“We give [students] class rooms, libraries, laboratories, gymnasiums, and chapel hours; we schedule and regiment their activities during those hours of the day when goals of activity take every form that a university curriculum necessitates. But what can we offer students during those minutes or hours of the day and evening when they relax? Nothing! Nothing! The drug store, picture shows, and other places are sought during leisure.”
Gurley touches on the fact that Baylor had over 2100 students yet only 901 of those students lived on campus. This leaves the other “1199 students on the campus from eight to fourteen hours a day without the facilities of a rest room, lockers for coats and galoshes, without a cafeteria in which to be served wholesome food at a nominal price, without any facility for recreation or rest when either ill or well” (Gurley, 1938). She continues, “there is no medium… through which to meet the rest of the new student body except during the routine hours of the classroom” (Gurley, 1938).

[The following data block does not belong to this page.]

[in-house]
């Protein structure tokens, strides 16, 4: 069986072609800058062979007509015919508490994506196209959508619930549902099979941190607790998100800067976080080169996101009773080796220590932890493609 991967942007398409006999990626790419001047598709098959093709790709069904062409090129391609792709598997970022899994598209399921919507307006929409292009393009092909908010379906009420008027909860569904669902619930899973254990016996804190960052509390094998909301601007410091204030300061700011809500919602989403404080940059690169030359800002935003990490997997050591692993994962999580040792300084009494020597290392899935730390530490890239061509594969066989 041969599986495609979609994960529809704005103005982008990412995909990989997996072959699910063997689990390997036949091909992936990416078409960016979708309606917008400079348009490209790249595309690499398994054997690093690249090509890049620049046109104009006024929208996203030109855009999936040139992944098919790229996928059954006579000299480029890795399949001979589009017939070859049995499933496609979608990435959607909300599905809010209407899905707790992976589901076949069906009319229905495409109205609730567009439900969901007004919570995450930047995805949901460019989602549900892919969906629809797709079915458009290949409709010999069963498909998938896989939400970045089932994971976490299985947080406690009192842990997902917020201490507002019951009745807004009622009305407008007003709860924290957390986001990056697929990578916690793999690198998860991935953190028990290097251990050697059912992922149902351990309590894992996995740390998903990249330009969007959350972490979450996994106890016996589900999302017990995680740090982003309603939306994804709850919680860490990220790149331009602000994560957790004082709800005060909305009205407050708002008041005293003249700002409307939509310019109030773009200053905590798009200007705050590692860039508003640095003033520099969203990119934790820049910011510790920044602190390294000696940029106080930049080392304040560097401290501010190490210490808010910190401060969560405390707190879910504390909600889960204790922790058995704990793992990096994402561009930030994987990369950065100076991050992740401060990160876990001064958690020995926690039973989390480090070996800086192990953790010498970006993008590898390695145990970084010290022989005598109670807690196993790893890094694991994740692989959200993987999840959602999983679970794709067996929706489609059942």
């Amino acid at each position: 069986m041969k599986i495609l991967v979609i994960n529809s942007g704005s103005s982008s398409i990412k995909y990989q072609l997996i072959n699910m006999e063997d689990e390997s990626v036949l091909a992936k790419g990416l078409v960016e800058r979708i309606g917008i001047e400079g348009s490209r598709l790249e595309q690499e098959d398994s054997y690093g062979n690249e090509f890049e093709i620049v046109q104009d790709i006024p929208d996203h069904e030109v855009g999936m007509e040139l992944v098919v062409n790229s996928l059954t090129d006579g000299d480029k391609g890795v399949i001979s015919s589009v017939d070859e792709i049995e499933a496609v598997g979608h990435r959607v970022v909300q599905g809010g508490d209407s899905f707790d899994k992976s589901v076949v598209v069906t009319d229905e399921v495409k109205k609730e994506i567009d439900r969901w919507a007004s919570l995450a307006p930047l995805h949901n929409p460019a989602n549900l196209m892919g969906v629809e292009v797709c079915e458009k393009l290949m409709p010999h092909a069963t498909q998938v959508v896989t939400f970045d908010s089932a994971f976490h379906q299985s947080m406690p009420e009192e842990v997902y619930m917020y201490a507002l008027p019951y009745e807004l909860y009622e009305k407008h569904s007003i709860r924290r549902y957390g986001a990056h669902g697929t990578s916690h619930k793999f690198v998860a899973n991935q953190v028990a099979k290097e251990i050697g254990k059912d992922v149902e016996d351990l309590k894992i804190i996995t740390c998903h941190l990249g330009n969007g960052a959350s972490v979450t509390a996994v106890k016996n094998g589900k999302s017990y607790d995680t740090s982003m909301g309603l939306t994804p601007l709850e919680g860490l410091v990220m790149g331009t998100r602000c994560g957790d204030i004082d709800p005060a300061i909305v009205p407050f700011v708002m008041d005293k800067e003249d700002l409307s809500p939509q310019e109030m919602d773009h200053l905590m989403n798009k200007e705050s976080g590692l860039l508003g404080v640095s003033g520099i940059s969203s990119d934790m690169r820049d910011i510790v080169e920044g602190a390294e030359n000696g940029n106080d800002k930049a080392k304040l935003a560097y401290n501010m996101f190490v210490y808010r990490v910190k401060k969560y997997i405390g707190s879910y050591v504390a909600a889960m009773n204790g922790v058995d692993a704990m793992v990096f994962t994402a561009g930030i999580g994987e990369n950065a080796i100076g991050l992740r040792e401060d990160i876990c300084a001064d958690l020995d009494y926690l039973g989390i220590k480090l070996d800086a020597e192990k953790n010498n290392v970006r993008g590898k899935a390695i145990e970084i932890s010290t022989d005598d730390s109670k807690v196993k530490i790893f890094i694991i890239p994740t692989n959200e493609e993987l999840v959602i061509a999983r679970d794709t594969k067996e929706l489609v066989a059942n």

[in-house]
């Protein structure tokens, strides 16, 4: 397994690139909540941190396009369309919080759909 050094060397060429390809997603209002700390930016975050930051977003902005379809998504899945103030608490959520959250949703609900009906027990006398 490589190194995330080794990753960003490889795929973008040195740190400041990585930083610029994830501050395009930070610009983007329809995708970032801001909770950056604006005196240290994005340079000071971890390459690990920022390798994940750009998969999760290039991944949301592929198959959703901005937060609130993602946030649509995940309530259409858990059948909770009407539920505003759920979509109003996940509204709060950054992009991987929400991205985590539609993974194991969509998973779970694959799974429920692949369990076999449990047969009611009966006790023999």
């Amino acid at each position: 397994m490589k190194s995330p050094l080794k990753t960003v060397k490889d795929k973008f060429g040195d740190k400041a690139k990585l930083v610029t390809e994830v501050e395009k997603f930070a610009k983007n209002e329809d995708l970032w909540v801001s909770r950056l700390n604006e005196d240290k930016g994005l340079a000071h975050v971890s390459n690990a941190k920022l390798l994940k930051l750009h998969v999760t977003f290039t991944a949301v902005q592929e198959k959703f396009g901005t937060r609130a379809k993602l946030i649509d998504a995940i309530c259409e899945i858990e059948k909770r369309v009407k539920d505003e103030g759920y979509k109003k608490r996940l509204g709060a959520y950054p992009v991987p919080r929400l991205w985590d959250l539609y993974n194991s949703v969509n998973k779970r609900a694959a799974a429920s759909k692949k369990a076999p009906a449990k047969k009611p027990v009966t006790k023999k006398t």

At Pat Neff’s request, Gurley gave a speech to the entire study body about the work of the Baylor Centennial Foundation. Her notes give insight into the motivations and argument for why Baylor would be enhanced with the addition of a student union. Gurley quotes Aristotle who said, “The end of labor is to gain leisure” (Gurley, handwritten notes). She notes “leisure is not a bad thing” and even that “today’s student, because of economic changes, is due to have more leisure” (Gurley, handwritten notes). That being said, Gurley stresses that “how [a student] uses [leisure time] is of essential importance” (Gurley, handwritten notes). Gurley discusses how most “leisure time is spent in passive, sensory leisure” such as watching movies, listening to the radio, drinking, and “just plain loafing” (Gurley, handwritten notes). She argues that a student union building would help cultivate a more cultured environment with more stimulating forms of leisure (Gurley, handwritten notes). Large portions of Gurley’s notes are devoted to how student unions are being utilized at prestigious institutions around the country. Brown has used its Student Union to hold workshops, “lending encouragement to creative hands” while “Rochester, Michigan, and Texas… are giving specific training in social and community” affairs (Gurley, handwritten notes). Cornell “stimulates fellowship through informal teas held for women four times per week,” and Purdue houses several clubs under the Union Advisory Council within its union building (Gurley, handwritten notes). Gurley states that “the union building for Baylor’s campus can be built according to her individual needs” and notes that she has “only sighted these instances at other campuses to show… how the union building has become one of the greatest factors in the modern U. campus” (Gurley, handwritten notes).